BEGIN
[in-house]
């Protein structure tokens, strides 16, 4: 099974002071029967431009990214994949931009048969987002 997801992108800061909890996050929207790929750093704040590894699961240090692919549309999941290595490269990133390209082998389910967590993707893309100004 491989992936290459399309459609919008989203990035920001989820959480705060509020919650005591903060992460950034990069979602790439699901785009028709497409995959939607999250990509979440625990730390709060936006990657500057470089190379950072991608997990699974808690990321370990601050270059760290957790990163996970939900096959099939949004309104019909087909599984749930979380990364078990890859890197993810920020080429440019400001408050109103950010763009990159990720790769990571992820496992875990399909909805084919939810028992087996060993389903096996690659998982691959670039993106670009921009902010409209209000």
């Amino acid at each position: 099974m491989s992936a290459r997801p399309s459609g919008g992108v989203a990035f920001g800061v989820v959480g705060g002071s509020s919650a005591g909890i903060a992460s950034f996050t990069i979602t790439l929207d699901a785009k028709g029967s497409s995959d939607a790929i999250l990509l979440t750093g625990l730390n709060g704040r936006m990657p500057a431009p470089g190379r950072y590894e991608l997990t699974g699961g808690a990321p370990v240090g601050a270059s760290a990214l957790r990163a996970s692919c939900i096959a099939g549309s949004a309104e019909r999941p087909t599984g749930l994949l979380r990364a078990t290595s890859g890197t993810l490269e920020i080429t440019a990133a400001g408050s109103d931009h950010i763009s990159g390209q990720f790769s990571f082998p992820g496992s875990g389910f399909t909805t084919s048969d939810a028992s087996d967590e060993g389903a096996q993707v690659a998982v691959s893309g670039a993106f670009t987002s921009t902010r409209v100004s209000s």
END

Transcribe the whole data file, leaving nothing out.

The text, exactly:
[in-house]
């Protein structure tokens, strides 16, 4: 099974002071029967431009990214994949931009048969987002 997801992108800061909890996050929207790929750093704040590894699961240090692919549309999941290595490269990133390209082998389910967590993707893309100004 491989992936290459399309459609919008989203990035920001989820959480705060509020919650005591903060992460950034990069979602790439699901785009028709497409995959939607999250990509979440625990730390709060936006990657500057470089190379950072991608997990699974808690990321370990601050270059760290957790990163996970939900096959099939949004309104019909087909599984749930979380990364078990890859890197993810920020080429440019400001408050109103950010763009990159990720790769990571992820496992875990399909909805084919939810028992087996060993389903096996690659998982691959670039993106670009921009902010409209209000």
């Amino acid at each position: 099974m491989s992936a290459r997801p399309s459609g919008g992108v989203a990035f920001g800061v989820v959480g705060g002071s509020s919650a005591g909890i903060a992460s950034f996050t990069i979602t790439l929207d699901a785009k028709g029967s497409s995959d939607a790929i999250l990509l979440t750093g625990l730390n709060g704040r936006m990657p500057a431009p470089g190379r950072y590894e991608l997990t699974g699961g808690a990321p370990v240090g601050a270059s760290a990214l957790r990163a996970s692919c939900i096959a099939g549309s949004a309104e019909r999941p087909t599984g749930l994949l979380r990364a078990t290595s890859g890197t993810l490269e920020i080429t440019a990133a400001g408050s109103d931009h950010i763009s990159g390209q990720f790769s990571f082998p992820g496992s875990g389910f399909t909805t084919s048969d939810a028992s087996d967590e060993g389903a096996q993707v690659a998982v691959s893309g670039a993106f670009t987002s921009t902010r409209v100004s209000s």